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Trainee officers visit Crawley to gain insight into faith communities

Greater knowledge and understanding of all the communities the force serves enables officers to more effectively engage and serve the people of Sussex.

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Sussex police trainees visited the Sikh Gudwara (top left), the Crawley Islamic Masjid (top right) and the the Apple Tree Hindu Temple (bottom)

That’s why Multi-faith Day has become a regular part of police officer training, giving new recruits an opportunity to gain a greater insight into various faiths and cultures

More than 70 trainee police constables visited the Apple Tree Hindu temple, the Sikh Gudwara and the Islamic Centre & Masjid in Crawley last week where they met community members and found out more about their religions and ways of life.

Trainee PC Matt Seekings, who will join the Brighton and Hove policing team in November, said:

“It was a really enjoyable day and a great opportunity to meet with people of various religions and cultures and ask questions in a safe respectful learning environment.

“We found out how we can best serve and engage people of their faith and carry out our duty with maximum respect and minimum disruption. For example, if we were dealing with a sudden death or delivering the death message.”

“We as the police are here to serve the public interest and we can only do that effectively if we know, understand and respect the differences and diversity of our communities.”

As part of the cultural experience, the 72 trainees and their trainers also took part in meals – and in some cases, rolled up their sleeves and helped wash the dishes.

“We were really touched that volunteers at the Sikh Gudwara had got up early and cooked a meal for a group of 80,” said Matt. “So we wanted to pay them back by helping out with the dishes.”

Bharat Lukka of the Apple Tree Centre said:

“The Hindu community was pleased to welcome the trainee officers and help them build an understanding about Hindu culture and the community here in Crawley. It’s reassuring to know that these trainees are there to help and engage with our communities.”

Shahid Zaman, Education Secretary of the Crawley Islamic Centre & Masjid, said:

“It was a pleasure to host the officers. We look forward to continuing to organise similar events in the future.”

Davinder Kaur Ghundale of the Siri Guru Singh Sabha Sikh Gudawara, added,

“If this has made a difference to at least one officer and their interactions with the Sikh community, then it is a job well done.”

Chief Superintendent Jayne Dando, Race Equality Champion said:

“Sussex Police works hard each and every day to engage with our diverse communities. We liaise with a number of Interfaith Networks and our Prevention Teams have strong local contacts.

“Offering this Multi faith day as part of training is just one of the ways we enhance and ensure our officers understanding of the communities they serve across the county. It also enables us to understand community concerns and build strong relationships.”               

The 72 trainee officers will join their policing teams across the county in early November.

Interested in joining Sussex as a police officer? They are currently recruiting for new PCs. Deadline is 19th September. Apply on Sussex Police website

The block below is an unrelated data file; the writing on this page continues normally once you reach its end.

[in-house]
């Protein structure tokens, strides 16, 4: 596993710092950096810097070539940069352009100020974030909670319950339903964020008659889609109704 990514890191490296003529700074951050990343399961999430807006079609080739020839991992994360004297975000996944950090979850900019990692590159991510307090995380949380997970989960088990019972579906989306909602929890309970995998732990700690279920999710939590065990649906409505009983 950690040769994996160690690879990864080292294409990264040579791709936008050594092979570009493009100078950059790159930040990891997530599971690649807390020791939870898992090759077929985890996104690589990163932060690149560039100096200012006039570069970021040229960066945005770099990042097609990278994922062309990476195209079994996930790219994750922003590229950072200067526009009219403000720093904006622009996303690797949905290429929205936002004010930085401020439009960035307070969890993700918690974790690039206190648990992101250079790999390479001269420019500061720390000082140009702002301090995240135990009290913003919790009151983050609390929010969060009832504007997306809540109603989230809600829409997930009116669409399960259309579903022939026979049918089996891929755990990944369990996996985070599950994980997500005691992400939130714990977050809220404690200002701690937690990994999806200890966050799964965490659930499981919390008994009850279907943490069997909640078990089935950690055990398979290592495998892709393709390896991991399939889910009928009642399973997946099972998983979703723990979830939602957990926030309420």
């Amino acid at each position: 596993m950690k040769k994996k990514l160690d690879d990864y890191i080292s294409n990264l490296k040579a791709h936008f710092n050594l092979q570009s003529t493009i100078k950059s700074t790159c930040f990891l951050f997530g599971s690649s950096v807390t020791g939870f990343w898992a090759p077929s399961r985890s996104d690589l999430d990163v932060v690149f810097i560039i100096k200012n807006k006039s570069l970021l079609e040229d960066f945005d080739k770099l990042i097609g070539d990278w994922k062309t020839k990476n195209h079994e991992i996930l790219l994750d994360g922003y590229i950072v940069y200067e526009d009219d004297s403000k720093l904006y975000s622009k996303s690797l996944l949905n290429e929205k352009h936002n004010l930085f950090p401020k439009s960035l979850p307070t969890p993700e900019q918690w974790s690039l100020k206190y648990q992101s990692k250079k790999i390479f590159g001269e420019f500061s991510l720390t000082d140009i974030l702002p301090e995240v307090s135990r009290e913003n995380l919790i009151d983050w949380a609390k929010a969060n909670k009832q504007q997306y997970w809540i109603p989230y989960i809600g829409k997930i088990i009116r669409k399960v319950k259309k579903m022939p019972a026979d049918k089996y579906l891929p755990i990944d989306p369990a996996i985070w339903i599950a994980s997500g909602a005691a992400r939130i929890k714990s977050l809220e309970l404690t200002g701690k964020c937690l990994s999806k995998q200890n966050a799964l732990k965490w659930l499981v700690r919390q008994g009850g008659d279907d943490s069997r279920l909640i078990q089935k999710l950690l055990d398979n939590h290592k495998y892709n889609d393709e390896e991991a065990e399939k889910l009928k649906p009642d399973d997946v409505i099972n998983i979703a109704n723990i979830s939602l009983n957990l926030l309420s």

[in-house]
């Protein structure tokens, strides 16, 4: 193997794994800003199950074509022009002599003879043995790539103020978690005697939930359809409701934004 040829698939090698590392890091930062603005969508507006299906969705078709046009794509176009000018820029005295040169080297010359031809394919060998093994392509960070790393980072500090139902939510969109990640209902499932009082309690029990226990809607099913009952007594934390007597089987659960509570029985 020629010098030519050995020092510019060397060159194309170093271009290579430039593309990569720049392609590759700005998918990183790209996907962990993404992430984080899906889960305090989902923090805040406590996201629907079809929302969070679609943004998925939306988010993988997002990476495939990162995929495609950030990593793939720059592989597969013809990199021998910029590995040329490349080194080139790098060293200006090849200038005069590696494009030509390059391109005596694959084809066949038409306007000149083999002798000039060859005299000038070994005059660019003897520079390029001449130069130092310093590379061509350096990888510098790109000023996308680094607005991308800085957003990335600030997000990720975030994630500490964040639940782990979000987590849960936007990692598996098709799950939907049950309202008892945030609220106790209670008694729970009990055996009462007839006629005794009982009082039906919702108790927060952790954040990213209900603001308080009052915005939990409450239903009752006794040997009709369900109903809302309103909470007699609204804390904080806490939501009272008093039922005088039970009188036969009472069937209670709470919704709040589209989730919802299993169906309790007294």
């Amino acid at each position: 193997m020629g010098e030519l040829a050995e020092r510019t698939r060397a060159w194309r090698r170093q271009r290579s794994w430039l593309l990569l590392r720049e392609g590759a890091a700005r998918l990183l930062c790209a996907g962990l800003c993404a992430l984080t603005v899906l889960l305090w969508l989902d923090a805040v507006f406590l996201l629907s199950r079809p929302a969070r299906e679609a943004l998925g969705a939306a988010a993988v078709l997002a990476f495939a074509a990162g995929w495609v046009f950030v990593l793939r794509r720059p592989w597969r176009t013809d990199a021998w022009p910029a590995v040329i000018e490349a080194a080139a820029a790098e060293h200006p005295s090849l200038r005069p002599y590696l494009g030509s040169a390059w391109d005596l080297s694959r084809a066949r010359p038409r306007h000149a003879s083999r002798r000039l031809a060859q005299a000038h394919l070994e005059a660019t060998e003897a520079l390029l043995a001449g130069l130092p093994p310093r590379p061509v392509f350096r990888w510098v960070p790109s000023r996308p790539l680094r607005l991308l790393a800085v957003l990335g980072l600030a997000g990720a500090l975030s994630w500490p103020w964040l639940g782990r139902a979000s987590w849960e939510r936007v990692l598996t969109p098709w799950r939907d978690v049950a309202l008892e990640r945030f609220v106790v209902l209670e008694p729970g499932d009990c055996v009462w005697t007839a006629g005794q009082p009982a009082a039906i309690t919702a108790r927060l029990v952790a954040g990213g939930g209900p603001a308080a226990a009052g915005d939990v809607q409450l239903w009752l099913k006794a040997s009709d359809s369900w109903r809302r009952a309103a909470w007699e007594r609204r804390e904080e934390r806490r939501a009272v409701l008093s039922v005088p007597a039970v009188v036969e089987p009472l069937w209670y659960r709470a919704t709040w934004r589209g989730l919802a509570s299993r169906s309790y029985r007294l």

Community

Grant ensures two Crawley playgrounds can remain open

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Crawley Borough Council has announced that two of its adventure playgrounds will remain open for supervised play this year following a one-off grant from the government.

The government has given every local authority a Lower Tier Services Grant so the council has decided to use this to keep Cherry Lane and Millpond adventure playgrounds open as supervised, open access play sites until the end of October half-term 2021 (subject to Covid-19 restrictions).

Millpond and Cherry Lane will operate with an online registration and booking system to create a Covid-secure environment and ensure that the adventure playgrounds are being used by Crawley children.

However, this grant is for one year only so after October, Cherry Lane Adventure Playground will move to unsupervised play.

After October half-term, Millpond Adventure Playground in Bewbush will close permanently. Creasys Drive Adventure Playground in Broadfield is already closed and will not reopen. The council will be bringing forward new unsupervised play facilities in Broadfield and Bewbush in due course.

Waterlea Adventure Playground will be refurbished and then reopen as an unsupervised play site in 2022.

The council will also bring in its new model of outreach play, which will look to move play activities into neighbourhoods and increase participation. This model will also:

  • Increase the range of play opportunities for children away from more traditional building-based activities
  • Reach groups that may not usually access services
  • Make use of buildings across the town and work in partnership with other existing groups and organisations.

Councillor Peter Lamb, Leader of the Council, said:

“While the long-term impact of Covid-19 on council funding means adventure playgrounds will have to move to unsupervised play by 2022, I’m glad that this one-off funding means we can continue to provide supervised play until next winter, as we roll out our new outreach model.”

Councillor Duncan Crow, Leader of the Opposition, said:

“I welcome this additional government funding that has enabled us to extend supervised play at two adventure playgrounds for this year, while we also work to refurbish Waterlea for unsupervised play for next year.”

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